Cities are growing faster than ever before, but why? Because they foster proximity. Nearness to work, friends and culture has always been a driving force in urban development, from the first cities in which people walked everywhere to today’s car-powered cities with their scattered suburbs, highways and narrow pavements.
Many scholars, politicians and civic groups are beginning to question the way cities are adapted to car traffic as it causes distance rather than proximity. As a result, a radical urban transformation has begun. What will the cities of the future look like? How will we live our lives and how will new technologies – self-driving cars for example – and new city planning ideals affect urban development? What would happen in the event of a major fuel shortage or climate change? Closer Together presents a unique future study and trend analysis developed by 400 experts and scholars. Three potential scenarios selected by 5,000 people through their vote in the media are presented via text and images. The result of their vote is as clear as the emerging trend: cities will have to change. They will need to be more condensed and user-friendly for pedestrians and people who travel by bike.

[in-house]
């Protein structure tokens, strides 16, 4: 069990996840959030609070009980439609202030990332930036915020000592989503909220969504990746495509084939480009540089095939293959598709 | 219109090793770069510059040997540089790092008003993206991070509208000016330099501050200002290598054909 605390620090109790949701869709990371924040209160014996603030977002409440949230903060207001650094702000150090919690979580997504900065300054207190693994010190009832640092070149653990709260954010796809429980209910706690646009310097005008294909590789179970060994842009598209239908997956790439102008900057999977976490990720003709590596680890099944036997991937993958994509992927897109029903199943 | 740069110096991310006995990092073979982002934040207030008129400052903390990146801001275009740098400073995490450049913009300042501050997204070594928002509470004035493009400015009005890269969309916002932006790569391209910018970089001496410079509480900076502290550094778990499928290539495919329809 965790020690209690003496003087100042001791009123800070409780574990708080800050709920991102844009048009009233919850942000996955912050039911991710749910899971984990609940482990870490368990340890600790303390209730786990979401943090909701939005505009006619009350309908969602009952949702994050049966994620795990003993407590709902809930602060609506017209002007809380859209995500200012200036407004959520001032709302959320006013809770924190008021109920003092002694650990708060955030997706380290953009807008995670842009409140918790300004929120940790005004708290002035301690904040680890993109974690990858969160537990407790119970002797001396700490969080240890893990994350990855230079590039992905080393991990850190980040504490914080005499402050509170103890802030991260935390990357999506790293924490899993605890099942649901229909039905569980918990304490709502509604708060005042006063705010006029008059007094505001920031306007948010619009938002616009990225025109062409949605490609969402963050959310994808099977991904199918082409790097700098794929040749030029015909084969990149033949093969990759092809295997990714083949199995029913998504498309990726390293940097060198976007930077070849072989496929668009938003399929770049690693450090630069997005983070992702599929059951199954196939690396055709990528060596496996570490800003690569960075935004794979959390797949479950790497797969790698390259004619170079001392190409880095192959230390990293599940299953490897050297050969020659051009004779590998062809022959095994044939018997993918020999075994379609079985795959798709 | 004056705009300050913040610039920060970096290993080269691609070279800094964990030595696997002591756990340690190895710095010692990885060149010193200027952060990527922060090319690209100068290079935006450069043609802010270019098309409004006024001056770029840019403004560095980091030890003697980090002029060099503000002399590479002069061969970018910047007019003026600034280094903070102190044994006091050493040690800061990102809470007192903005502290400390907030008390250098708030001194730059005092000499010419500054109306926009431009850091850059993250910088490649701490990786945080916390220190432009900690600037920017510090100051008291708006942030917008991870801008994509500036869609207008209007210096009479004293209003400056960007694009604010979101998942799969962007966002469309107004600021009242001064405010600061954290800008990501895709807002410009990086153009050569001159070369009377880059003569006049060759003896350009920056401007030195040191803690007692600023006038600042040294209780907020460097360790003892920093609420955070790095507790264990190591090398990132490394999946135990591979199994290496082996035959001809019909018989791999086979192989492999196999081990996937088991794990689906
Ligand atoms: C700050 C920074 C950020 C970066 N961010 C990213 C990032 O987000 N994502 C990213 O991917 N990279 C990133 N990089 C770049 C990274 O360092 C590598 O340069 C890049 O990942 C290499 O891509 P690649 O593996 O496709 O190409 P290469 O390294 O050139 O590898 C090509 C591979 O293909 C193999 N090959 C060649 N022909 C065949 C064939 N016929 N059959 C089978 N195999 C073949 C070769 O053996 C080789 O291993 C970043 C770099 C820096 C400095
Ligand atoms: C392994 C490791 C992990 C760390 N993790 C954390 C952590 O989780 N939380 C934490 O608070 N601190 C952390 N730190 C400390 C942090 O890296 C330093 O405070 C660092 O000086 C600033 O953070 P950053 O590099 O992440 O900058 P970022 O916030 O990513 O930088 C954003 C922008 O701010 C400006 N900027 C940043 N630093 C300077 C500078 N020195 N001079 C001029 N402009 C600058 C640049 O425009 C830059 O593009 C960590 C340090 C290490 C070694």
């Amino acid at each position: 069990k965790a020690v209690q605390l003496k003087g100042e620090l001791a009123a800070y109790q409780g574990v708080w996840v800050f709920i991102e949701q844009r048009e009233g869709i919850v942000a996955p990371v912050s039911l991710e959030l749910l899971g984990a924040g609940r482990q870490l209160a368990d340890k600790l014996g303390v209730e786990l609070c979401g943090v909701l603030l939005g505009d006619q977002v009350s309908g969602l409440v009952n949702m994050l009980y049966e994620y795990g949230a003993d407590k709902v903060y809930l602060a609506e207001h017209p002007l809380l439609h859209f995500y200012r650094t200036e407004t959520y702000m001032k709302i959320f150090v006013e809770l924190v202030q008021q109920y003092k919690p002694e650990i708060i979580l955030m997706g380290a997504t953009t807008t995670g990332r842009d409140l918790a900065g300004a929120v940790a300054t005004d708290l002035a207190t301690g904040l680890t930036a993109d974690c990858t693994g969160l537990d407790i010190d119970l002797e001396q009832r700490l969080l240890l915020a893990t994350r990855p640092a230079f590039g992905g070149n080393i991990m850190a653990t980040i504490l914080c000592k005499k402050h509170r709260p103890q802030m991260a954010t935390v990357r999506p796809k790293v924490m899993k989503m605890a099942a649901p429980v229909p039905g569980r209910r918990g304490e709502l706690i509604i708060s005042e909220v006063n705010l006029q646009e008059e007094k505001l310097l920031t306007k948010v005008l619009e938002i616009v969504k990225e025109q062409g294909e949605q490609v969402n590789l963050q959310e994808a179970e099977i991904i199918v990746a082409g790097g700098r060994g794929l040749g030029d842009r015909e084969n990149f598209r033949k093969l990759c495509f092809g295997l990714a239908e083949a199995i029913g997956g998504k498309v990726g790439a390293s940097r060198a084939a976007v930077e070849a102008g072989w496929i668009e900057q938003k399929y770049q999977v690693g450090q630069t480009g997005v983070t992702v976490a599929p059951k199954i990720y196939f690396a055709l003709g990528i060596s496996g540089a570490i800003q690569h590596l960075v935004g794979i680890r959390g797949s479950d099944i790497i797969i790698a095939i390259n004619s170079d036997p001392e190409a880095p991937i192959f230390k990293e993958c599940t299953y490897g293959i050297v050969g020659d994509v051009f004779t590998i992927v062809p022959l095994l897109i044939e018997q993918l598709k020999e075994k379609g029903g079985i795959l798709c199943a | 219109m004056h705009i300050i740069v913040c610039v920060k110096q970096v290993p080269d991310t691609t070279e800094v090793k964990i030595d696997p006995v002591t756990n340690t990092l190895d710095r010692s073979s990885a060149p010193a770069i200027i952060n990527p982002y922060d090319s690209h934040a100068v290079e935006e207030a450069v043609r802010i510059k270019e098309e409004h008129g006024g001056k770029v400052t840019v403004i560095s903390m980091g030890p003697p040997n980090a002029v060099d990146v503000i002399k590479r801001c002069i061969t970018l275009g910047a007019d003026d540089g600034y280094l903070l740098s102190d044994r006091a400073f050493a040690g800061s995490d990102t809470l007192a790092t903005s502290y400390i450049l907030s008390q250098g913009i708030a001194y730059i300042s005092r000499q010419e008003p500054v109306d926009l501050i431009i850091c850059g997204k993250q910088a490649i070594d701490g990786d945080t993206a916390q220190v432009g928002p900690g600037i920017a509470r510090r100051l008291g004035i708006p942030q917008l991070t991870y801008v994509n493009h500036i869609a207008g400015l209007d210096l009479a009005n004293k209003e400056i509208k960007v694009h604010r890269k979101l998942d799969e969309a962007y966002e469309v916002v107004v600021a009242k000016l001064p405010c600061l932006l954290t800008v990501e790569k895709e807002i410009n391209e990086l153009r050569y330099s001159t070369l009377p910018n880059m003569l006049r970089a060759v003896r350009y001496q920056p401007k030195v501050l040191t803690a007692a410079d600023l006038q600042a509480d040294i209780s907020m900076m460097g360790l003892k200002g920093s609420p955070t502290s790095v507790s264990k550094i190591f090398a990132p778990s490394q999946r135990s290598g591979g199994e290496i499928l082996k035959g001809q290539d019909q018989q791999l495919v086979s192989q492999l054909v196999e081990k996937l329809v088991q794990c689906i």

Alexander Ståhle’s book Closer Together explains the political and economic forces and the subcultures that drive change in terms of urban environment and transport, as well as the way cities need to transform in order to bring people closer together and, not least, the way it will bring about greater equality and prosperity.
Alexander Ståhle is a city researcher at the Royal Institute of Technology, Stockholm, and CEO of the research facility Spacescape, which works with urban development in Stockholm, New York, Oslo, and Kiruna. He is a popular speaker on urban planning around the world, and frequently contributes to media opinion pages and specialized publications. Alexander lives in central Stockholm with two children and no car.